Michael Jordan during a Chicago Bulls NBA game against Utah Jazz, in Salt Lake City, June 13, 1998.
“These were the best two hours of containment”: like the Philadelphia 76ers player Tobias Harris, the NBA planet, forced to stop due to coronavirus, is racing for the exciting documentary series “The Last Dance “, on the epic of Michael Jordan’s Chicago Bulls.
The NBA, whose season has been suspended since March 11, has struggled to keep fans waiting for a hypothetical recovery, with video game and shoot (HORSE) tournaments involving notably Kevin Durant and Chris Paul, the best remedy for boredom began to air Sunday evening on ESPN in the United States, on Netflix in the rest of the world.
And after its first two episodes, which attracted an average of 6.1 million American viewers, a record for a documentary by the sports channel, “The Last Dance” did more than satisfy fans of the orange ball. Worthy of a Proust madeleine, it gave heart balm to the whole “Jordan generation”.
“The Last Dance” takes its title from that of a memo prepared just before the 1997-1998 season by coach Phil Jackson for his players, knowing that it would be whatever happened his last at the head of the team. The end of the story – a third title in a row, the sixth in eight years – is known, but the way it is written remains to be told.
– “I shed a tear” –
Rarely, Jordan, Jackson and their leaders, owner Jerry Reinsdorf and general manager Jerry Krause, agreed to open the locker room for a team to film the epilogue of one of the greatest dynasties in the world on a daily basis. history of sport.
But unlike “Eyes in the Blues”, which retraced at the same time the victorious epic of the French football team at the 1998 World Cup and was broadcast just after, these “eyes in the Bulls” will take 22 years to to unveil. With considerable added value, the posteriori intervention of all the actors and witnesses of the time.
“The Last Dance was fantastic, I loved everything !! The kids who never got to see Michael play now understand why he is the greatest basketball player of all time!” Tweeted one of the most famous d between them, Magic Johnson.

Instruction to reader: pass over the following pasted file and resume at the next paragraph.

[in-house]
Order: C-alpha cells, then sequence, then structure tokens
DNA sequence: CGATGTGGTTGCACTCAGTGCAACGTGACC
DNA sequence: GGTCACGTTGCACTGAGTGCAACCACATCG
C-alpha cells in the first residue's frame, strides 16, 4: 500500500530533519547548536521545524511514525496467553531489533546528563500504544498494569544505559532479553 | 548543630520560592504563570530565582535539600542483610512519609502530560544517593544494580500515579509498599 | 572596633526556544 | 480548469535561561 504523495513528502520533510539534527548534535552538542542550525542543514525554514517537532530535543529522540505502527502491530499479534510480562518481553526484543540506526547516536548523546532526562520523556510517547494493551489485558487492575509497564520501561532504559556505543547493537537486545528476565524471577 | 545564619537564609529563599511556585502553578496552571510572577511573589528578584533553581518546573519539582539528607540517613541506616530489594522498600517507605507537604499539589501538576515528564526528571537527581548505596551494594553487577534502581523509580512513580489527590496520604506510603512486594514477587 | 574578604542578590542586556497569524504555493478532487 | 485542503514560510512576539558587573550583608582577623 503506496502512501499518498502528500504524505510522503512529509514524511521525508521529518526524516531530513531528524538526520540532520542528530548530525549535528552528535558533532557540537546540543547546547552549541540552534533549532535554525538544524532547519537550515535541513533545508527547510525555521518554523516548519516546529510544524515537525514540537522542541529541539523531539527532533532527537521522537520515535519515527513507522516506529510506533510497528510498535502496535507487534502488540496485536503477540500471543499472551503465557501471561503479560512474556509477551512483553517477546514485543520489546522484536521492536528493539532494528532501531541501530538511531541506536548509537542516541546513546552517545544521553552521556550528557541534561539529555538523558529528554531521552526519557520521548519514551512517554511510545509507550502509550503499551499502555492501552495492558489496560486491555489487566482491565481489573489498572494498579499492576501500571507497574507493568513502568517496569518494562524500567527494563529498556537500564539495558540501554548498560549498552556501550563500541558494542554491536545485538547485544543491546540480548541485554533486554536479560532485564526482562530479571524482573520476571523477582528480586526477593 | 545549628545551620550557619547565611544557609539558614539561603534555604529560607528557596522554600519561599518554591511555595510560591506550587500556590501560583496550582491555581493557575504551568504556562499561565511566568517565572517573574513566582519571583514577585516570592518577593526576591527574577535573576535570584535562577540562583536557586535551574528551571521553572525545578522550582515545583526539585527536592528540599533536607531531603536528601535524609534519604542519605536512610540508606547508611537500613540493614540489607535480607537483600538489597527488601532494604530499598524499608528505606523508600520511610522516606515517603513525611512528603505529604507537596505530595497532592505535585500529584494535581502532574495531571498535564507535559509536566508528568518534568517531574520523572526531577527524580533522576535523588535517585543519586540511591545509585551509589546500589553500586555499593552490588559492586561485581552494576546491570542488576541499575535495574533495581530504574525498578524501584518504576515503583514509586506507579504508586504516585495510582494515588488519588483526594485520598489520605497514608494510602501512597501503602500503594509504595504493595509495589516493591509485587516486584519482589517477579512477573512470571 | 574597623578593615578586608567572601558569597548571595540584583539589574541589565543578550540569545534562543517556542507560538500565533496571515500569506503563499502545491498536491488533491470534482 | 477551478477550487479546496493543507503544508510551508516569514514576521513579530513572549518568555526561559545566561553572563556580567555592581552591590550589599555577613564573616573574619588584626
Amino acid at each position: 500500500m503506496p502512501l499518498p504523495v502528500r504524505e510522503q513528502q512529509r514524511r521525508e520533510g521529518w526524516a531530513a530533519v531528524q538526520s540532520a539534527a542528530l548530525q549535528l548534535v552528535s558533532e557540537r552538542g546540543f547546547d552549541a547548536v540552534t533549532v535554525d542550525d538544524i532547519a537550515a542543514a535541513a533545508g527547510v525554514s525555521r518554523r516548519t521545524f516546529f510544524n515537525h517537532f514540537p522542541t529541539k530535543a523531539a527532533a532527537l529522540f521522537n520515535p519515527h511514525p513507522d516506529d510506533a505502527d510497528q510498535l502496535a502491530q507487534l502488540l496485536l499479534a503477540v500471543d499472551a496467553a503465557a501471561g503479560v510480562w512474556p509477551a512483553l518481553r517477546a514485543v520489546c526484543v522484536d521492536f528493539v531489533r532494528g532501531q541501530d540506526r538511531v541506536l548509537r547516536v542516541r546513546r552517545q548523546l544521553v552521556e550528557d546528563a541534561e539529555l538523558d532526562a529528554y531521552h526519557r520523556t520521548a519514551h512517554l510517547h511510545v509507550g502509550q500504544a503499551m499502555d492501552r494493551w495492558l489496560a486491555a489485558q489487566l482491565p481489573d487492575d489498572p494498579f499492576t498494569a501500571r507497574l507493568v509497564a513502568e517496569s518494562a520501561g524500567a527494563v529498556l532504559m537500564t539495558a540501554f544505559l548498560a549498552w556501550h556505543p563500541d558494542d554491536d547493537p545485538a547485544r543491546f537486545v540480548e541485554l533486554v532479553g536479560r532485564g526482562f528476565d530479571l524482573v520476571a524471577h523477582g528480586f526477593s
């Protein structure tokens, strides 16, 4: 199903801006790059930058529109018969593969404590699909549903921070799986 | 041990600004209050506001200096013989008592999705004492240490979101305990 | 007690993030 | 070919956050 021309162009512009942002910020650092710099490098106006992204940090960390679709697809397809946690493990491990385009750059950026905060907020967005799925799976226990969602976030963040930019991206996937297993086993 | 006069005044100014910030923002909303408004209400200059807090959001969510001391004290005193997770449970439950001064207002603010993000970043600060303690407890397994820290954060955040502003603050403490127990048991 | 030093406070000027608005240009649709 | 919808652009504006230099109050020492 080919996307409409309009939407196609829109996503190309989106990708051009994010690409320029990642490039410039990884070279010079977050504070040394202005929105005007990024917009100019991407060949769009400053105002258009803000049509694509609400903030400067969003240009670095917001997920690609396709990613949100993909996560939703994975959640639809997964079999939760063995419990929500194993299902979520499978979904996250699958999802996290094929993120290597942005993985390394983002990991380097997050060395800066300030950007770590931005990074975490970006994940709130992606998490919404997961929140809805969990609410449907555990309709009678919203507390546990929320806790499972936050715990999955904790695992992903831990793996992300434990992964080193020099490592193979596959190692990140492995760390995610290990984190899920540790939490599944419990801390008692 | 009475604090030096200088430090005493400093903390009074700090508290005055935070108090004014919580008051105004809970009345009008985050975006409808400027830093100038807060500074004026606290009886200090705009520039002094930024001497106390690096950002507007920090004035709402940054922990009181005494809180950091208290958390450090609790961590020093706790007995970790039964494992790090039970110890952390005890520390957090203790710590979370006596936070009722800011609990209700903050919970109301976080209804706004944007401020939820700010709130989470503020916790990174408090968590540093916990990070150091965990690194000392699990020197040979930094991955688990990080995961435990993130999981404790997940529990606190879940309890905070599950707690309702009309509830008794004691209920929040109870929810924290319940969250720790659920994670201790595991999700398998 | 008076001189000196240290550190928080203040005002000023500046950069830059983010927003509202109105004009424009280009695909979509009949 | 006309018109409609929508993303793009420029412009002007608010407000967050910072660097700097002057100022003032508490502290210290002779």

In its wake and that of former Miami star Dwyane Wade – “I’m going crazy” – current players hastened to express emotion and joy on this same social network, discovering only a fifth of this series .
“I could have watched the ten episodes now,” said Chicago point guard Zach LaVine. “When the credits started, I shed a tear,” was the back of the Brooklyn Nets Spencer Dinwiddie.
These two were 3 and 5 years old at the time of the facts, but they know the thrills brought by the legendary entries of the Bulls, at the Chicago Stadium then at the United Center, on the “Sirius” of Alan Parsons Project, and each imagined these scenes dreaming of living such great evenings.
– “A horrible guy” –
But where “The Last Dance” is precious it is in the image that it returns the protagonists, followed step by step, without make-up. Jordan has also confided to the director Jason Hehir his fear of “passing for a horrible guy”.
“When people see these images, I’m not sure they can understand why I was so intense, why I did what I did, why I acted the way I acted and why I said what I said, “still feared” His Airness “whose harshness towards some of his teammates has not yet been revealed at this stage.
On the other hand, we see him laughing dryly at the obesity of Jerry Krause, the man who no longer wanted Phil Jackson and had therefore planned the dismantling of the team. We also hear him recounting, hilarious, his first steps in the NBA when he discovered that some team members were indulging in “cocaine, marijuana, girls” evenings in pre-season training.
The second episode is more focused on his “lieutenant”, Scottie Pippen, recalling, as if to do him justice, that despite his contribution so important, it was long only the sixth salary of the Bulls. What particularly reacted the French Rudy Gobert (Utah): “The impact of Pippen on the team remains undervalued”.
That of “The Last Dance” on the NBA and its fans is immense.